Sightline Weekly Market Update: Markets React to Covid Uncertainty
The holiday-shortened week finished with the steepest daily decline in two months, reacting to a new, more virulent Covid strain from South Africa. Friday’s low trading volume provided little support for the equity market sell-off. Value stocks fared better than growth with continued weakness in technology stocks, which struggled before the Thanksgiving holiday as rising rates made future corporate profits less valuable in today’s market. President Biden’s announcement that the US would release oil from the strategic oil reserves to help push gasoline prices lower, easing inflationary pressures, was initially met with a rally in oil stocks. On Friday, oil stocks responded to the news of the new Covid variant and its potential impact on crude oil demand, sending oil stocks in a tailspin and losing 10% on the day.
The TSX finished the week declining 1.72%. The US S&P 500 lost 2.20%, the Nasdaq dropped 3.52%, the S&P 400 fell 3.18%, and the Russell 2000 plummeted 4.15%. The European bourses did not fare any better, declining on worries of increasing restrictions and the corresponding impact on the economic recovery.
Last Monday, President Biden announced plans to renominate Jerome Powell as the Federal Reserve Chairman over the less dovish Lael Brainard. The reappointment of Chairman Powell was viewed as a positive along with the release of the FOMC meeting minutes on Wednesday, indicating some policymakers supported an accelerating taper of asset purchases. Yields pushed marginally high on the short end of the curve only to fall on Friday as investors moved to the safety of bonds over fears of renewed lockdowns and restrictions slowing economic recovery.
Last Tuesday, HIS Markit surveys for November reported a modest acceleration of improvement in economic growth across the world’s largest developed economies. The flash survey of US manufacturing increased to 59.1 in November from 58.4 in October. Although the demand supports expansion, bottlenecks in the supply chain and labor shortages continue to plague businesses’ ability to meet customer demand.1 On Wednesday, the Commerce Department reported the US economy grew at a 2.1% annual pace, revising the earlier reported 2.0%. Economists expect US GDP to grow at 4.8% in the fourth quarter, but that was before the latest Covid variant.2 Also on Wednesday, the Commerce Department reported consumer spending rose 1.3% in October, with the bulk of the spending on new cars and travel services. Price inflation accounted for 0.6% of the latest move. 3 The Wall Street Journal survey of economists polled expected a 1% consumer spending increase.4 Escalating inflation dampened consumer confidence in the latest University of Michigan’s gauge to 67.4 compared to the October reading of 71.7. The decline in optimism stems from the rapid rise in inflation impacting living standards and no clear Federal policy response rectifying the impact of inflation on households. Further, consumers expect economic growth to slow as consumers adjust spending patterns due to inflationary pressures. Over the next five years, consumers still expect inflation to return to lower levels; however, the most recent survey indicated the lower level increased from 2.5% to 3.0%. If this trend persists, it may become difficult to control inflation, especially if it continues to rise unimpeded into late 2022.5 The initial unemployment claims at 199,000 fell 71,000 from the previous week to the lowest level since November 15, 1969. Continuing claims from all programs were 2,432,281, a decrease of 752,390 from the last week compared to the same week the previous year at 21,111,266.6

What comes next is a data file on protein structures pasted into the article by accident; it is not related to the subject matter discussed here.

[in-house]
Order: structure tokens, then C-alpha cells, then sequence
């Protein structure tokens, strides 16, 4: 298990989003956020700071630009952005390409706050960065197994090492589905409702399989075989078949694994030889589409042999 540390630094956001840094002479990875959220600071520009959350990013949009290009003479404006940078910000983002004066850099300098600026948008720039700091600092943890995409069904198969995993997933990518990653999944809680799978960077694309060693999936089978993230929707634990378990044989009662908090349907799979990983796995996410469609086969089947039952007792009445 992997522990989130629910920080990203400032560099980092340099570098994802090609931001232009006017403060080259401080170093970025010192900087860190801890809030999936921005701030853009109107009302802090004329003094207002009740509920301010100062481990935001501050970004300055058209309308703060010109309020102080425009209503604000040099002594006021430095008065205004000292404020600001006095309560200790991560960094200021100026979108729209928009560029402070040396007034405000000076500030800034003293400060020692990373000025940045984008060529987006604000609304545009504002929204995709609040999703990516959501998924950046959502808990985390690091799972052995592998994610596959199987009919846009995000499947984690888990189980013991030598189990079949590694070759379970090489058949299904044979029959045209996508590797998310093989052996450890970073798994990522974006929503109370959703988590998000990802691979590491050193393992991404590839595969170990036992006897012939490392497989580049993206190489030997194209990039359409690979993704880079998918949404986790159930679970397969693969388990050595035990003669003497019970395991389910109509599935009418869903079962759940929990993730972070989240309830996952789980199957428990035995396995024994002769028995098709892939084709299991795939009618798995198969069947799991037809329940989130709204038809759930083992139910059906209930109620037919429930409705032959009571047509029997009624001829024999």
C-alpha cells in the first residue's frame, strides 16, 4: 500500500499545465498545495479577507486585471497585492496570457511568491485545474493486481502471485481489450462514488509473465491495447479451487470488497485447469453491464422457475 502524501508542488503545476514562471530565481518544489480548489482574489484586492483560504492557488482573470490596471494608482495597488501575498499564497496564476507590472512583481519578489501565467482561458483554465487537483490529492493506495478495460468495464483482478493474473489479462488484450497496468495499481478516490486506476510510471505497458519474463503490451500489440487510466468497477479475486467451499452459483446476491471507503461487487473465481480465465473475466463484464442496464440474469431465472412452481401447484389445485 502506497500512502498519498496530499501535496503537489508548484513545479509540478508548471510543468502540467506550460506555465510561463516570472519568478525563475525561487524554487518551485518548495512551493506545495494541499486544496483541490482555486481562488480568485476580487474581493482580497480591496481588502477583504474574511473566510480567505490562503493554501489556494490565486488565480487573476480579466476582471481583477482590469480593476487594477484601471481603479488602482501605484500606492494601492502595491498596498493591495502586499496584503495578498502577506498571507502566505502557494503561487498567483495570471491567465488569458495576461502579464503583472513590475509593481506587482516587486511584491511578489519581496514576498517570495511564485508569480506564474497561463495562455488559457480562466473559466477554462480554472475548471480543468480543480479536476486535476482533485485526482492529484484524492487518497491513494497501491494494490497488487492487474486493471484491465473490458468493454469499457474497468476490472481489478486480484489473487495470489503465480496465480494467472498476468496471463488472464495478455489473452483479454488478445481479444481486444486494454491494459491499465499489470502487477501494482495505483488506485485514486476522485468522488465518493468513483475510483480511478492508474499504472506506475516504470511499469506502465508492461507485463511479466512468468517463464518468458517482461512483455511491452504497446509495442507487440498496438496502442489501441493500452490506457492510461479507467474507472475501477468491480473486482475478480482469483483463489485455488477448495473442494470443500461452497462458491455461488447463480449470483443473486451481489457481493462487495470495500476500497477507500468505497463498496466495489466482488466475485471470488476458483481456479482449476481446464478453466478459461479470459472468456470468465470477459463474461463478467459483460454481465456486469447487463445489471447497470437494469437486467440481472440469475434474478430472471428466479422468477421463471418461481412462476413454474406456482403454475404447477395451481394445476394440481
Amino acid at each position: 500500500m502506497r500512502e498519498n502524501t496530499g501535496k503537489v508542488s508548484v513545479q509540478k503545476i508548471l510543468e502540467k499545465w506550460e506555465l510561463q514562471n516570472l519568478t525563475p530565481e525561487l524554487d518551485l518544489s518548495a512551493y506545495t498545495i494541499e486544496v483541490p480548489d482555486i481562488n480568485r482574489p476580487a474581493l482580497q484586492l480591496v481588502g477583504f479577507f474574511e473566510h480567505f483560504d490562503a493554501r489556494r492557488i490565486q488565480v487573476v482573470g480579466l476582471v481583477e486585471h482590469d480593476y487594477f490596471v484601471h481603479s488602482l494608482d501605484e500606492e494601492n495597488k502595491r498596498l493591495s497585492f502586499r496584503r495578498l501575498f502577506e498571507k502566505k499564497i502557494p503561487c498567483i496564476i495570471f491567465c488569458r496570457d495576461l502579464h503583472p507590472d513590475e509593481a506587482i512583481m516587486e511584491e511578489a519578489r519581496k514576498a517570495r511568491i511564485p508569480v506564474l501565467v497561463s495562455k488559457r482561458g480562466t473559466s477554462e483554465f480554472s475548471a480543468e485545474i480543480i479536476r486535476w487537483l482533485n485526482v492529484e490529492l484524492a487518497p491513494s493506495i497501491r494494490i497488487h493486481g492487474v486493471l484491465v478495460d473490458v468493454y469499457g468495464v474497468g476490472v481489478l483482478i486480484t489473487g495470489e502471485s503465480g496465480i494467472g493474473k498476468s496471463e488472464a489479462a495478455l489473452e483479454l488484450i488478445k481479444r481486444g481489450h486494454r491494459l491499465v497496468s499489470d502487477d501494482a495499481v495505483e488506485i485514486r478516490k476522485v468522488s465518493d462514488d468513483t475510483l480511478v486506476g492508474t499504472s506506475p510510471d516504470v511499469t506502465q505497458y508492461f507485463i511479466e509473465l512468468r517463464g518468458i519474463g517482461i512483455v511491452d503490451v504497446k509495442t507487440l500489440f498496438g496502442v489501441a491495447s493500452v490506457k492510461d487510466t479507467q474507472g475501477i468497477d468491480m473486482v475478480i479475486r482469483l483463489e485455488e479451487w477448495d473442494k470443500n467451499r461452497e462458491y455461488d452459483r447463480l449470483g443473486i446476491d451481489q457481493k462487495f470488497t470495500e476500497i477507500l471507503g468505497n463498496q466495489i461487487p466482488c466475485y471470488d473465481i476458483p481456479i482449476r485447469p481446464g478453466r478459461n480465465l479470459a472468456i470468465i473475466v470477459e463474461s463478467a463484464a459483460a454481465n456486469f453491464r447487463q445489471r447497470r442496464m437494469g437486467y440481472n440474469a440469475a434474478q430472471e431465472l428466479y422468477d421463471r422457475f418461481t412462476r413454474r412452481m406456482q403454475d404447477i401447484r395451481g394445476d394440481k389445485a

As we move through the last quarter, optimism for economic recovery will have several hurdles to overcome, undoubtedly influencing investor sentiment, as we experienced last Friday. Markets are likely to become choppier as the length of the recovery matures.
1 https://ihsmarkit.com/research-analysis/flash-pmis-signal-stronger-developed-world-growth-but-rising-covid19-cases-cloud-outlook-Nov21.html; https://www.marketwatch.com/story/u-s-economy-grew-rapidly-in-november-markit-surveys-show-but-shortages-persist-11637680199?mod=economic-report
Warren Gerow is an independent investment wealth consultant to Sightline Wealth Management.
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